Ahhh… who doesn’t love a fresh out of the oven cinnamon roll/bun? The scent alone will awaken anyone with a pulse.
Well, as soon as I saw this recipe in the November edition of the Food Network Magazine, I was determine to try it out myself and see how close it came to the original.
If you’ve never tried making cinnamon buns at home before, a side from requiring a little patience to let the yeast activate and the dough rise, the process is quite simple. Don’t be afraid to try this particular recipe out.
Not much else needs to be said about this recipe, other than you won’t be disappointed. It is definitely pretty close, some might even argue that these turned out better than the original.
Almost-Famous Cinnamon Buns
November 2009 Food Nework Magazine
For the Dough
1 cup whole milk
1 1/4(.25)-ounce packet active dry yeast
1/4 cup plus 1/4 teaspoon granulated sugar
4 tablespoons unsalted butter, melted, plus more for the bowl
1 large egg yolk
1 1/2 teaspoons vanilla extract
2 3/4 cups all-purpose flour, plus more if needed
3/4 teaspoon salt
1/2 teaspoon freshly grated nutmeg
For the Filling
All-purpose flour, for dusting
12 tablespoons unsalted butter, softened, plus more for the pan
1/2 cup granulated sugar
3 tablespoons ground cinnamon
Make the dough: Warm the milk in a medium saucepan over low heat until it reaches about 100 degrees F. Remove from the heat and sprinkle in the yeast and 1/4 teaspoon sugar (don’t stir). Set aside until foamy, 5 minutes. Whisk in the melted mutter, egg yolk and vanilla.
Whisk the flour, the remaining 1/4 cup sugar, the salt and nutmeg in the bowl of a stand mixer. Make a well in the center and pour in the yeast mixture. Mix on low speed with the dough hook until thick and slightly sticky. Knead on medium speed until the dough gathers around the hook, 6 minutes. (Add up to 2 more tablespoons flour if necessary.)
Spread with the softened butter, leaving a 1/2-inch border on the far long edge. Mix the sugar and cinnamon; sprinkle over the butter.
Brush the unbuttered far edge with water. Roll the dough away from you into a tight cylinder and press on the long edge to seal.
Cut the cylinder with a sharp knife to make 6 equal size buns.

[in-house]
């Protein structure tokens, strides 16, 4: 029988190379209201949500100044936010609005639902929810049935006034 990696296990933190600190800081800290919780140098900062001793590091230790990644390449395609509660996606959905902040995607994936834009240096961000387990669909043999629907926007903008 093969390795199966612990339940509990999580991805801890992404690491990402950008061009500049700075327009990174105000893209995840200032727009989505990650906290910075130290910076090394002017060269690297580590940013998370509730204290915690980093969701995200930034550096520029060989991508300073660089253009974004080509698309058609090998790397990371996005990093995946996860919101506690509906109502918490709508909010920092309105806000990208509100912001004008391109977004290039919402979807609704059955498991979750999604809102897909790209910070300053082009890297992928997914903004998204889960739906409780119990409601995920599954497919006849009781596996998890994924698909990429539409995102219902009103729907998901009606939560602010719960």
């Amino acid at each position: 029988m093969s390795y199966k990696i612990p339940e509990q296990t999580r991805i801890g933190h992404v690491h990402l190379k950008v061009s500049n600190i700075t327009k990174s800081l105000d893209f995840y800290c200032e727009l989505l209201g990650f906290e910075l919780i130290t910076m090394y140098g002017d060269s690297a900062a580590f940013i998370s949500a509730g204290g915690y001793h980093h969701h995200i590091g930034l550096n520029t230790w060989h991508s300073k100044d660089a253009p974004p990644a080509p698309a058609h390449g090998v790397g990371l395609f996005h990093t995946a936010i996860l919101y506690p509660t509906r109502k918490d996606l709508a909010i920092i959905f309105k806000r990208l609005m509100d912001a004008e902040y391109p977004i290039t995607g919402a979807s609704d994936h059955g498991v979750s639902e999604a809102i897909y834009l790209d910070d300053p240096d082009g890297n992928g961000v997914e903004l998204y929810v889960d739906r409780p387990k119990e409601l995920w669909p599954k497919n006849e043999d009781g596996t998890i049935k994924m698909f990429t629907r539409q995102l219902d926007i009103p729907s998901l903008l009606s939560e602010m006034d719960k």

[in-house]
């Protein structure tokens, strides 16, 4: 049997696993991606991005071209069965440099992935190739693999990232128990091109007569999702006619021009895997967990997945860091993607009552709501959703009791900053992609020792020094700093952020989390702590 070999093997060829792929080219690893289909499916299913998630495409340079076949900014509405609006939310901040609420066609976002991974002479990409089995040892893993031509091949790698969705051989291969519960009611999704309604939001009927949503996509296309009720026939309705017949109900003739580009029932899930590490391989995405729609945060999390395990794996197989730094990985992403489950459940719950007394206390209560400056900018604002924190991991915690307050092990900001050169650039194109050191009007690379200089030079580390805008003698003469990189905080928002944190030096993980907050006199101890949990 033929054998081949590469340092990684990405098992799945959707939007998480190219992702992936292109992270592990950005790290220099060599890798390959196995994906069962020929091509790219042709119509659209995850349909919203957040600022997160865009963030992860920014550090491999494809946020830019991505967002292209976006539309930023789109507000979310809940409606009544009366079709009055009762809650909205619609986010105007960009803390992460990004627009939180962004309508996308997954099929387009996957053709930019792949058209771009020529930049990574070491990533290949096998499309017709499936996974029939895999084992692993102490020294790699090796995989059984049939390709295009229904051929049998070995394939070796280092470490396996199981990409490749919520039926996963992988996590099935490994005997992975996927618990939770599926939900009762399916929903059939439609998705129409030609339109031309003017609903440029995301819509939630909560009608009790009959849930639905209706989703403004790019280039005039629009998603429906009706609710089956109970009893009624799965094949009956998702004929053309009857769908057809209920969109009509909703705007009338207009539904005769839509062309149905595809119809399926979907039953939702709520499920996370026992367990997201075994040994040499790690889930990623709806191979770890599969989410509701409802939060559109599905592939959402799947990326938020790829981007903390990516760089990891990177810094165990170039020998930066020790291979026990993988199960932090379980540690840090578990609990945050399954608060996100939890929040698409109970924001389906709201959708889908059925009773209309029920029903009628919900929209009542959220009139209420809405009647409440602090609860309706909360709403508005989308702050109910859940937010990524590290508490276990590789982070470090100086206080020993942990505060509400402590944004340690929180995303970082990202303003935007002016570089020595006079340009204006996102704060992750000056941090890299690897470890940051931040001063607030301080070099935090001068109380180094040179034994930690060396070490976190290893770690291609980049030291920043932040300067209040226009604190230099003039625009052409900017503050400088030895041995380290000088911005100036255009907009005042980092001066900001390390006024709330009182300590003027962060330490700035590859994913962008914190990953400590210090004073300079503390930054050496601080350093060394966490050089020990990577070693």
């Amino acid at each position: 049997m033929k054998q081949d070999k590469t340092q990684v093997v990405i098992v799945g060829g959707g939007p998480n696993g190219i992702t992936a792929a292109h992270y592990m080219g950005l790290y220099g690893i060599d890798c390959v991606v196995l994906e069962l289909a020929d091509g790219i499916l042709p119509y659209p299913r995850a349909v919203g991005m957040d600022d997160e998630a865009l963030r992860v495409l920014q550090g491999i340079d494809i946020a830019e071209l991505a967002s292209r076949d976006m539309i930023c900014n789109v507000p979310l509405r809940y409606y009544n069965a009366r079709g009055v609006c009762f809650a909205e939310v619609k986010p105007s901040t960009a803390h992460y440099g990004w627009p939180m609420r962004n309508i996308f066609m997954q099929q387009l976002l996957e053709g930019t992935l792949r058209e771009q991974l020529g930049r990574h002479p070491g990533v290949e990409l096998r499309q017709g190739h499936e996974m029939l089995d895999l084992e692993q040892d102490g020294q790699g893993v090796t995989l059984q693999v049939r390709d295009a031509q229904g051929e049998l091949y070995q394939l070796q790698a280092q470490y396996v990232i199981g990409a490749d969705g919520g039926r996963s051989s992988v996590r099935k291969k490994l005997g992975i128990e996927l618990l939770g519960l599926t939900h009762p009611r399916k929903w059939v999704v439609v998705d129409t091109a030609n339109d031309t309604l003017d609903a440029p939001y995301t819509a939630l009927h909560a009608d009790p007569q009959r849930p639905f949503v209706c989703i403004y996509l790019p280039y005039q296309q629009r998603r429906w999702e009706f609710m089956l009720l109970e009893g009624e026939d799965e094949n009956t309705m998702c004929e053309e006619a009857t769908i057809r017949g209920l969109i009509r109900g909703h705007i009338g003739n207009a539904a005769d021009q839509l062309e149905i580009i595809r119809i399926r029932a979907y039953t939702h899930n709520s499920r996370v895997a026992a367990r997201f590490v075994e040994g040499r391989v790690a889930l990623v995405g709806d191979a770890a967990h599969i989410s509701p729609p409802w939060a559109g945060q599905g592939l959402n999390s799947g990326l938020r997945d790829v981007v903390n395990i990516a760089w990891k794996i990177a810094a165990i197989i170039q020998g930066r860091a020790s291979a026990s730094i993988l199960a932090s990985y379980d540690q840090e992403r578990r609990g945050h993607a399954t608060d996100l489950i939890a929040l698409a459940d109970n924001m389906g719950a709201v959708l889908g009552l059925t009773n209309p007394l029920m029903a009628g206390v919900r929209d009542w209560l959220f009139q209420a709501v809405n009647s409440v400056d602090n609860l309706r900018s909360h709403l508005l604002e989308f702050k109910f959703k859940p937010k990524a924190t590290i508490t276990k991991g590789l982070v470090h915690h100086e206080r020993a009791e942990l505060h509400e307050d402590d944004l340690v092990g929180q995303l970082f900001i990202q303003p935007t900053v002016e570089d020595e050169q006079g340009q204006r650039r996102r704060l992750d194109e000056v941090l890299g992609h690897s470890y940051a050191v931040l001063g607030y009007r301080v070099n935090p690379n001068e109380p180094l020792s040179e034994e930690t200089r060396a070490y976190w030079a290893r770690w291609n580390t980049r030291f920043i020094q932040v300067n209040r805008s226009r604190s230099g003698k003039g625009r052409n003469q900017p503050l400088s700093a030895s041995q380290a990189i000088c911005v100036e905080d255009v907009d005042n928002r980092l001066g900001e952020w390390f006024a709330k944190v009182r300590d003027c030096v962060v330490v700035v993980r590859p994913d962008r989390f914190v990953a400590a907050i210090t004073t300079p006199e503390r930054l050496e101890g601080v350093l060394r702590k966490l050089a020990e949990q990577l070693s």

Roll out the dough, fill and cut into buns. Butter a 9 by 13 inch baking pan; place the buns cut-side down in the pan, leaving space between each. Cover with plastic wrap and let rise until doubled, 40 minutes. You can refrigerate these overnight at this point or if patience isn’t one of your virtues proceed proceed to the next step.
Bake the buns until golden brown, about 35 minutes. Cool in the pan 15 minutes. Meanwhile, make the glaze: Sift the confectioners’ sugar into a bowl, then whisk in the cream and melted butter. Transfer the buns to a rack and spoon the glaze on top while still warm.
- Yeast rising time… in my case it took 10-15 minutes, but I made a double batch.
- I didn’t see the need to add any additional flour during the kneading process, the dough came together perfectly.
- The recipe says to divide/cut the roll into 6 equal-sized buns, I decided to cut each of my rolls into twelve buns. I was happy with the portion size, not skimpy at all…(something to keep in mind)
- Since I made two batches and divided the dough into twelve buns, I buttered two regular sized sheet pans.
- In lieu of waiting the 40 minutes to let the cut buns rise, I placed the prepared pans in the fridge overnight. Took them out the following morning, and followed the directions from Alton Brown’s Overnight Cinnamon Roll Recipe picking up at “Remove the rolls from the refrigerator…” just for the proofing stage, I still baked them in a 325 degree oven for a little shy of 30 minutes. The recipe actually calls for approx 35 minute baking time. So just start keeping an eye on them at minute 29 to be safe.